Hail to the champions — Amherst and Norwich!
And when you can’t get to the rinks to see the conference finals, thank God for the webcasts that were truly outstanding from both Norwich and Amherst, despite some early audio difficulties. Unlike being there, the replays were great, and the camera work was outstanding. Kudos to all involved in the production and announcing!
One did it the easy way, while the other truly earned it in a hard-fought championship game. So now, with the league titles under their belts, all of the focus shifts to the national stage and the seeding and schedule from the committee that came out late on Sunday evening. Here is a quick recap of the weekend that decided the titles.
Friday afternoon saw Norwich struggle at times with a Southern Maine team that they handled easily both games played during the regular season. In fact, the Huskies scored first before Norwich found its game and took a 2-1 lead into the locker room following the first period of play. Norwich found the back of the net early in the second period, but this time, the Huskies answered back with a goal and some strong scoring chances following uncharacteristic turnovers by the Cadets in their defensive zone. The second period ended 3-2 for Norwich.
The third period was close checking as expected, and scoring chances were few for both teams as the final 20 minutes were played without a goal and the hosts moving on to the championship game on the basis of a close, and at times not crisp, 3-2 win.
The second semifinal game saw Castleton and Skidmore playing for the third time in three weeks, and this time the Spartans played a very efficient and dominant game in winning by a 4-0 score. Based on Castleton’s play on Friday night, as well as Norwich showing a few chinks in the armor, the final on Saturday appeared to be everything fans would want to see between the two Vermont schools.
A funny thing happened on the way to the final. In the first 2:56 of the game, Norwich scored on its first two shots past goalie Thomas Shelley, and the proverbial rout was on. Castleton used all three netminders dressed for the game, including Shelley twice, during the 11-1 drubbing administered by the Cadets. Pier Olivier-Cotnoir and Travis Janke, along with a host of Cadets, enjoyed a great night offensively, as virtually everything they threw at the net was finding a way past the Castleton goaltenders. A six-goal outburst in the second period sealed the fate of the Spartans, and the third period was merely a formality for the final score, as the celebration began early in Northfield for Norwich.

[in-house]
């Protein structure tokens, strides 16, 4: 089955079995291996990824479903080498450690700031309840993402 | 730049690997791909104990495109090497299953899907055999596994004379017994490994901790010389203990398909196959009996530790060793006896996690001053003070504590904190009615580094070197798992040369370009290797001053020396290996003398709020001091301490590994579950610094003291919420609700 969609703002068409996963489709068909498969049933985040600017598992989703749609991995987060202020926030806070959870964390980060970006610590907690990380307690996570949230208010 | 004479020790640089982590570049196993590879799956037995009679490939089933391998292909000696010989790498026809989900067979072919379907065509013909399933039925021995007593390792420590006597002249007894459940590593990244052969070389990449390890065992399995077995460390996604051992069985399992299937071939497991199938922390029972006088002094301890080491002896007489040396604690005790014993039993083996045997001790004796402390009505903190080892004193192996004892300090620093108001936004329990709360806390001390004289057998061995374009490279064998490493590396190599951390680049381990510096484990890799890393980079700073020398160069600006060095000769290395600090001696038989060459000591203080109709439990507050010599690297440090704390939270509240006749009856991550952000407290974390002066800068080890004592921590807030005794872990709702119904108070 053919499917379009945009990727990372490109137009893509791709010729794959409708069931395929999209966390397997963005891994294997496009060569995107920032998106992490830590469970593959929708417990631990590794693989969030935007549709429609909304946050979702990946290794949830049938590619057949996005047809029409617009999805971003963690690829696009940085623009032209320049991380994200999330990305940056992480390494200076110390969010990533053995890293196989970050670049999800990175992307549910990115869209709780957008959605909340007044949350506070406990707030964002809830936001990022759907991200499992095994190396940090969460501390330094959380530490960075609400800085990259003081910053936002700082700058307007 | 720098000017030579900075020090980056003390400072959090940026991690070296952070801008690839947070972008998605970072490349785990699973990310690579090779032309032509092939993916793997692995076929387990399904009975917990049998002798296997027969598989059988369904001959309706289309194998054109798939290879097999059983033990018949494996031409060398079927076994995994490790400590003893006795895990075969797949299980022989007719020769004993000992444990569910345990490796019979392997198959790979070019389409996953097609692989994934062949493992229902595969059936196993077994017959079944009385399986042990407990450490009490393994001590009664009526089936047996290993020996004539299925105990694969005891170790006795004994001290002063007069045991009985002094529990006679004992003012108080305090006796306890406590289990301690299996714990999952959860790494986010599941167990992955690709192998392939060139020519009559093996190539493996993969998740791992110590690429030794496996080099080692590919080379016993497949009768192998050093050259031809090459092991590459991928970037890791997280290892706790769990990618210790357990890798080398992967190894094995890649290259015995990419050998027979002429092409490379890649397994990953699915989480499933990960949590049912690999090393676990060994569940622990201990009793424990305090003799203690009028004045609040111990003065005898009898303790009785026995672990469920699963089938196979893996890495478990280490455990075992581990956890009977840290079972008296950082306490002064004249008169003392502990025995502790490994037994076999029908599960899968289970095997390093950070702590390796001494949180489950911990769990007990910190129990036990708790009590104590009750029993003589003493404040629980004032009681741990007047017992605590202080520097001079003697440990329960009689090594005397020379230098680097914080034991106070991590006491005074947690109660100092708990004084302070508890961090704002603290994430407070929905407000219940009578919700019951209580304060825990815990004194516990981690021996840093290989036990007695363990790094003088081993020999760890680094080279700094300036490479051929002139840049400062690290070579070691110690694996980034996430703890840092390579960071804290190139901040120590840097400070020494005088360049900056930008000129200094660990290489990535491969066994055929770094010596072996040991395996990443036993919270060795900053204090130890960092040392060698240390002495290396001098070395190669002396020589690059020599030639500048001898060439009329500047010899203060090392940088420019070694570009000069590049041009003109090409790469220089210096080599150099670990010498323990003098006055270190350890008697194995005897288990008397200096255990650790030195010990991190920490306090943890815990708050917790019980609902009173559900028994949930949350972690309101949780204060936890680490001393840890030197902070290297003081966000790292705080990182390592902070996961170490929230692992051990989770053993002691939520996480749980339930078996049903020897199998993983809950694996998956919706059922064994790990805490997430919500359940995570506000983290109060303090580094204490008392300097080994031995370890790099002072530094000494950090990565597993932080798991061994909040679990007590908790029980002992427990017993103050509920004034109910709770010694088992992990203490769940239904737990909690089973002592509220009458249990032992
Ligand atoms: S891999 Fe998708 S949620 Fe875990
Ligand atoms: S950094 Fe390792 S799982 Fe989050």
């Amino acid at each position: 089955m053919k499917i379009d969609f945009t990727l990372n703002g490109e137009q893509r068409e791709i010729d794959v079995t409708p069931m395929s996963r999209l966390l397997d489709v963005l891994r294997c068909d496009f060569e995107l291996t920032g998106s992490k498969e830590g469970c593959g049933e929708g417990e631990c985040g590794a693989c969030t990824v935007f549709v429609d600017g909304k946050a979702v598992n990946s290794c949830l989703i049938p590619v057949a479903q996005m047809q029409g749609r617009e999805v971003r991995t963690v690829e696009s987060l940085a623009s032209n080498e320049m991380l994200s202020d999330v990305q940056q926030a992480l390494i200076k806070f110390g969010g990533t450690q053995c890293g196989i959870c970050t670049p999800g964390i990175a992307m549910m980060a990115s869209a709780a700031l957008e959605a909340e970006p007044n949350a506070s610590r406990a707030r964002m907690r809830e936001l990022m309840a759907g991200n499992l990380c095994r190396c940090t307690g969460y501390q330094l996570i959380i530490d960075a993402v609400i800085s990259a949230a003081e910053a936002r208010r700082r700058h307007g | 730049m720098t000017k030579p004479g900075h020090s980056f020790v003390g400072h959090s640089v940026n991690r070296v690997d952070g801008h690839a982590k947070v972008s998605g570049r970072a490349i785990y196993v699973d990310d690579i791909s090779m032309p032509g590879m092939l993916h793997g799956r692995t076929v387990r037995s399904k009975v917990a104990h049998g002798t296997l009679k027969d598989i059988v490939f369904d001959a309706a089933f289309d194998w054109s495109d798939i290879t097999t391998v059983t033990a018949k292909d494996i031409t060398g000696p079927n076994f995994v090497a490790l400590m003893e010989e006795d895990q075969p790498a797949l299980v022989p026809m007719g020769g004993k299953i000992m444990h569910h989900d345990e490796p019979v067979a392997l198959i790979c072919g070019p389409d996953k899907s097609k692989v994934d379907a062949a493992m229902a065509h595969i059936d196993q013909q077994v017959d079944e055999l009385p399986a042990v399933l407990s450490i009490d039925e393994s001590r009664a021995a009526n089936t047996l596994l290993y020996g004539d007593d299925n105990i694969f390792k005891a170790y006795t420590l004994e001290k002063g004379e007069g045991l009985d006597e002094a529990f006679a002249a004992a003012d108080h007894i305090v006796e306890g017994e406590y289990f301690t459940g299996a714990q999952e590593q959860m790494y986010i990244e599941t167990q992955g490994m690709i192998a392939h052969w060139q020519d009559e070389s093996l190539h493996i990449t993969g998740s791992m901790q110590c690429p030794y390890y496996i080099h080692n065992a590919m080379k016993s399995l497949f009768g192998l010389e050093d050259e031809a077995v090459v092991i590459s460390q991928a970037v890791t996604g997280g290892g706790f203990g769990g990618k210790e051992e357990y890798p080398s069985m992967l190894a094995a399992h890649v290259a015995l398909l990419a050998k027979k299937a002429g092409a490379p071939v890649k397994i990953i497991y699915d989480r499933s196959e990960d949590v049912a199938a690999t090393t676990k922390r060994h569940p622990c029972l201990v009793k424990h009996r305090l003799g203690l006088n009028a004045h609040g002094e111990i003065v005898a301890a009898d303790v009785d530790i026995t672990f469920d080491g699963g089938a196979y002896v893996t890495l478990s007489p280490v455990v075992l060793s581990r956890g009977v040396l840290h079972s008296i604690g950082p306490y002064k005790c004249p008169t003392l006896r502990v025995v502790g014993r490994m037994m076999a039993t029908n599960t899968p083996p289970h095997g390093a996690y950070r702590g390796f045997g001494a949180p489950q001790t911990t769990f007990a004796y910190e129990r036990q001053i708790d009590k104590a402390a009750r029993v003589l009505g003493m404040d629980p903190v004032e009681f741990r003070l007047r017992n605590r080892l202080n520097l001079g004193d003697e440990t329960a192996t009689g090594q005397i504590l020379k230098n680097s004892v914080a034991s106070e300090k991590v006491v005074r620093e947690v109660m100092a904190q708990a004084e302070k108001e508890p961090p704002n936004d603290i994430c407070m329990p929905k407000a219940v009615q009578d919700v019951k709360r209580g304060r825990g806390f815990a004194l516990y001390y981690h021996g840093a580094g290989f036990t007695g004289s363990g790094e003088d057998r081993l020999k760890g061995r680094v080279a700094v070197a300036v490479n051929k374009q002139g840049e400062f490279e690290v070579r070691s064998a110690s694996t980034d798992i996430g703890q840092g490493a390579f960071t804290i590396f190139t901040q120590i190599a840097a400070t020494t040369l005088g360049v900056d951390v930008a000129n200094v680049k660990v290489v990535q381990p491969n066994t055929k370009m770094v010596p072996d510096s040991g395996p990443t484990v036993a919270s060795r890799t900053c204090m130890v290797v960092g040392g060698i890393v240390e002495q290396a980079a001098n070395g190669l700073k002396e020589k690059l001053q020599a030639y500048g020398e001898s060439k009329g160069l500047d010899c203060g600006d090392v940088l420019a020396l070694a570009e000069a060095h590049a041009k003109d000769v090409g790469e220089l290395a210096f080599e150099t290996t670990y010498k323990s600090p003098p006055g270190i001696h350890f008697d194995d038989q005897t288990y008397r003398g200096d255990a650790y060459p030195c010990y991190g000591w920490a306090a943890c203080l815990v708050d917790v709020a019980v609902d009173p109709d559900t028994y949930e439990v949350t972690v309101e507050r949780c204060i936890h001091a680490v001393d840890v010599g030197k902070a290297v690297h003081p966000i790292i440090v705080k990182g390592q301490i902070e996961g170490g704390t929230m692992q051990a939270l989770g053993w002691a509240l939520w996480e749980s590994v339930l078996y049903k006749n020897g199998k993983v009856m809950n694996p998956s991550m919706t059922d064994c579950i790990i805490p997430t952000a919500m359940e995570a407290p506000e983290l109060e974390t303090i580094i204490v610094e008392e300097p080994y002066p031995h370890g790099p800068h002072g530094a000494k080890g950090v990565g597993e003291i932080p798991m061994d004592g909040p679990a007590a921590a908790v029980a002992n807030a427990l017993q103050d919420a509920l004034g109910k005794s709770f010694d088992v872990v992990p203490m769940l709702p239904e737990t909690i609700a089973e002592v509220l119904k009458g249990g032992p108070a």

With top-ranked Oswego falling in the SUNYAC conference final to Plattsburgh, it will be interesting to see where the Cadets end up in the NCAA tournament seeding.
In the first semifinal, a red-hot Middlebury squad (7-1-0 in their last eight games) faced number two seed Bowdoin. This one had a lot more offense than many expected, and not from the team from Maine. The Panthers ran off to a 6-3 win and set themselves up to play in their 12th conference championship game, most among all NESCAC members.
The host Amherst team then faced a game Williams squad in the second semifinal, and brought a solid game to the ice, as they took a 2-0 lead into the third period. All-NESCAC defenseman Justin Troiani scored a power-play goal midway through the third period to close the gap to 2-1, but Jonathan La Rose and the Amherst defense made the difference stand up, setting up the title game matchup with Middlebury.
The final game of the regular season saw Amherst survive a Middlebury onslaught for two periods before a third period rally erased a 1-0 deficit and the Lord Jeffs skated off with a 2-1 win to close out a 17-1-0 regular season record. That win was coach Jack Arena’s first at Middlebury against a Middlebury team, but could they do something no Amherst team had ever done — beat Middlebury three times in the same season?
The title game started out much the same as the final regular season game in Vermont, as the Panthers came out flying. They quickly built a 2-0 lead on an even-strength goal and a power-play goal, forcing Amherst to use an early timeout to settle things down. Amherst responded with a power-play goal late in the period to cut the deficit to 2-1.
The second period was all Amherst, as they capitalized on several loose pucks and rebounds to score three times in the period and build a 4-2 lead heading into the final 20 minutes. The final period was tight and tense as expected, and Middlebury did score to close within a goal at 4-3, but could not get the equalizer, as the Lord Jeffs skated off Orr Rink with their second NESCAC title since 2009.
For Castleton and Middlebury, a win in the final was their only entry into the NCAA tournament, so with the top-seeded teams winning both the NESCAC and ECAC East tournaments, the pool bids should be interesting beyond the obvious one headed Oswego’s way.
This week will see team previews in advance of Wednesday’s first round NCAA games, and this pundit, along with the rest of our intrepid D-III correspondents, will be picking the tournament game-by-game, so you can match your predicting abilities with the rest of us in what is shaping up to be a great 2011-12 NCAA tournament.
Just a couple of weeks remaining in the D-III puck world! Savor every moment — it is going to be great!